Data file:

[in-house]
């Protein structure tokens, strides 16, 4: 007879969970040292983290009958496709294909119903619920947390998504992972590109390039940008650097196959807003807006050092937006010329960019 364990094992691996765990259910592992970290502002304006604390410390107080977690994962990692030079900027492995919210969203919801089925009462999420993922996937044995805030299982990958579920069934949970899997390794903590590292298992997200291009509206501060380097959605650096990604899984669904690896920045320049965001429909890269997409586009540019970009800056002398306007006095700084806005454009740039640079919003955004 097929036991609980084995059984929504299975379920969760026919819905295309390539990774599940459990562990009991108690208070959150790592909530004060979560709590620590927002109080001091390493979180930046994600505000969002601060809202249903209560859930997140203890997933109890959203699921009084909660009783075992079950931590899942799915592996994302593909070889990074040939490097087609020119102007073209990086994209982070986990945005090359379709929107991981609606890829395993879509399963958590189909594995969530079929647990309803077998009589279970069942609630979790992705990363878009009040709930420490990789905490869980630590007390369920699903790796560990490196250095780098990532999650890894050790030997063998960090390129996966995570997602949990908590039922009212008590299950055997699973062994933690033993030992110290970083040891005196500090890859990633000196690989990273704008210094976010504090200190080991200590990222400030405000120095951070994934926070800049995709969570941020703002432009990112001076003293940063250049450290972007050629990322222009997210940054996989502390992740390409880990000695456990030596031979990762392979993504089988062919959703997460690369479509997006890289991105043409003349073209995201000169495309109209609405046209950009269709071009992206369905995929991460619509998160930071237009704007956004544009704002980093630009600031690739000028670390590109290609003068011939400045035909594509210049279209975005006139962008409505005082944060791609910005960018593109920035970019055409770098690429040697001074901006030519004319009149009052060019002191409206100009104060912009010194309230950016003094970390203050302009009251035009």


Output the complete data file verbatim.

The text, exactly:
[in-house]
């Protein structure tokens, strides 16, 4: 007879969970040292983290009958496709294909119903619920947390998504992972590109390039940008650097196959807003807006050092937006010329960019 364990094992691996765990259910592992970290502002304006604390410390107080977690994962990692030079900027492995919210969203919801089925009462999420993922996937044995805030299982990958579920069934949970899997390794903590590292298992997200291009509206501060380097959605650096990604899984669904690896920045320049965001429909890269997409586009540019970009800056002398306007006095700084806005454009740039640079919003955004 097929036991609980084995059984929504299975379920969760026919819905295309390539990774599940459990562990009991108690208070959150790592909530004060979560709590620590927002109080001091390493979180930046994600505000969002601060809202249903209560859930997140203890997933109890959203699921009084909660009783075992079950931590899942799915592996994302593909070889990074040939490097087609020119102007073209990086994209982070986990945005090359379709929107991981609606890829395993879509399963958590189909594995969530079929647990309803077998009589279970069942609630979790992705990363878009009040709930420490990789905490869980630590007390369920699903790796560990490196250095780098990532999650890894050790030997063998960090390129996966995570997602949990908590039922009212008590299950055997699973062994933690033993030992110290970083040891005196500090890859990633000196690989990273704008210094976010504090200190080991200590990222400030405000120095951070994934926070800049995709969570941020703002432009990112001076003293940063250049450290972007050629990322222009997210940054996989502390992740390409880990000695456990030596031979990762392979993504089988062919959703997460690369479509997006890289991105043409003349073209995201000169495309109209609405046209950009269709071009992206369905995929991460619509998160930071237009704007956004544009704002980093630009600031690739000028670390590109290609003068011939400045035909594509210049279209975005006139962008409505005082944060791609910005960018593109920035970019055409770098690429040697001074901006030519004319009149009052060019002191409206100009104060912009010194309230950016003094970390203050302009009251035009």